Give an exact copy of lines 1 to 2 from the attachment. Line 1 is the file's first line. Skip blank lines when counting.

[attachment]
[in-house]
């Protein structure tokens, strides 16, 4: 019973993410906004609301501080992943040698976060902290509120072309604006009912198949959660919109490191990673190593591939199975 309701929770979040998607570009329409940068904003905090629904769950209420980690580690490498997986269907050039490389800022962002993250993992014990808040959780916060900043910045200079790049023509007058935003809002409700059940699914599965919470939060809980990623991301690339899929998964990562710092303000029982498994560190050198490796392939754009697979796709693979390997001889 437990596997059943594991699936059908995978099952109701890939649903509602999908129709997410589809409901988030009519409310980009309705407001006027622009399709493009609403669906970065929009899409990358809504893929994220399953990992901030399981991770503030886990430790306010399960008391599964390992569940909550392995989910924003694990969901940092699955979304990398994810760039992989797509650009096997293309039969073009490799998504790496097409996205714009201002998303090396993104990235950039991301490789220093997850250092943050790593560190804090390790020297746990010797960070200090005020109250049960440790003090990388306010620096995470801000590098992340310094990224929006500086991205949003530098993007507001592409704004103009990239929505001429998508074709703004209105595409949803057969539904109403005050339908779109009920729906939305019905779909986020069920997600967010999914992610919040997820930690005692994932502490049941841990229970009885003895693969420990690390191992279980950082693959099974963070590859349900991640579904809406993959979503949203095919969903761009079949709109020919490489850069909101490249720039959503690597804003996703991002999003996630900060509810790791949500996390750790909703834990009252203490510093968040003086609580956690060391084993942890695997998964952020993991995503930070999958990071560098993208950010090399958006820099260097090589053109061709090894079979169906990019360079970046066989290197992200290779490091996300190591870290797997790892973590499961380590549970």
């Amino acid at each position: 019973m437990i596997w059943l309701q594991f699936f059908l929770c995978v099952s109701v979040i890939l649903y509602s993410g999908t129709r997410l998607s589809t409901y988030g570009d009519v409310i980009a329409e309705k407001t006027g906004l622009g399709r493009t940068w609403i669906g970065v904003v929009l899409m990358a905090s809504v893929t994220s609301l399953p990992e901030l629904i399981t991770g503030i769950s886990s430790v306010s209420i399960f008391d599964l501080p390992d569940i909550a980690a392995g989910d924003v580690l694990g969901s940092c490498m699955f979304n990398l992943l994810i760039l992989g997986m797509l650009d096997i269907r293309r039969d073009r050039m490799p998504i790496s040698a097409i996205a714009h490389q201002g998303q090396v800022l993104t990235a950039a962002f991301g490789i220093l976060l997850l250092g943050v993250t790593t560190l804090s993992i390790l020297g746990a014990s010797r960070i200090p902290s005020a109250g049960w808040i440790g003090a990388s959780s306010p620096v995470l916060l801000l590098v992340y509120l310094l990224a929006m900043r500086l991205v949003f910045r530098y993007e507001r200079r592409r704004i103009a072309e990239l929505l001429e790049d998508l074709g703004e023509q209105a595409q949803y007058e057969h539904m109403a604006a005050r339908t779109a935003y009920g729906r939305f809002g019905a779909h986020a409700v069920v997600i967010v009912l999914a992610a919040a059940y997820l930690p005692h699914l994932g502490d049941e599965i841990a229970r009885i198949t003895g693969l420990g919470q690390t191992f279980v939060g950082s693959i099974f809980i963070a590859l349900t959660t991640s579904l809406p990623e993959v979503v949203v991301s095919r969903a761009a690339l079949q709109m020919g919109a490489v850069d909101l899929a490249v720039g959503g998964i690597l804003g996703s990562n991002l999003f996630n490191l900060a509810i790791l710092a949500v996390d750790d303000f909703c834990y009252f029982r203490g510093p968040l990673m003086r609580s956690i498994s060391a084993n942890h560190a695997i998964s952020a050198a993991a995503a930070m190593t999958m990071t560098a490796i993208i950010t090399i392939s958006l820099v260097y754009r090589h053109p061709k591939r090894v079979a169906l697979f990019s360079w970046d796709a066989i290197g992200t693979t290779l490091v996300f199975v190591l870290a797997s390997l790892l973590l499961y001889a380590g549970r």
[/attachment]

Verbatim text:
[in-house]
């Protein structure tokens, strides 16, 4: 019973993410906004609301501080992943040698976060902290509120072309604006009912198949959660919109490191990673190593591939199975 309701929770979040998607570009329409940068904003905090629904769950209420980690580690490498997986269907050039490389800022962002993250993992014990808040959780916060900043910045200079790049023509007058935003809002409700059940699914599965919470939060809980990623991301690339899929998964990562710092303000029982498994560190050198490796392939754009697979796709693979390997001889 437990596997059943594991699936059908995978099952109701890939649903509602999908129709997410589809409901988030009519409310980009309705407001006027622009399709493009609403669906970065929009899409990358809504893929994220399953990992901030399981991770503030886990430790306010399960008391599964390992569940909550392995989910924003694990969901940092699955979304990398994810760039992989797509650009096997293309039969073009490799998504790496097409996205714009201002998303090396993104990235950039991301490789220093997850250092943050790593560190804090390790020297746990010797960070200090005020109250049960440790003090990388306010620096995470801000590098992340310094990224929006500086991205949003530098993007507001592409704004103009990239929505001429998508074709703004209105595409949803057969539904109403005050339908779109009920729906939305019905779909986020069920997600967010999914992610919040997820930690005692994932502490049941841990229970009885003895693969420990690390191992279980950082693959099974963070590859349900991640579904809406993959979503949203095919969903761009079949709109020919490489850069909101490249720039959503690597804003996703991002999003996630900060509810790791949500996390750790909703834990009252203490510093968040003086609580956690060391084993942890695997998964952020993991995503930070999958990071560098993208950010090399958006820099260097090589053109061709090894079979169906990019360079970046066989290197992200290779490091996300190591870290797997790892973590499961380590549970």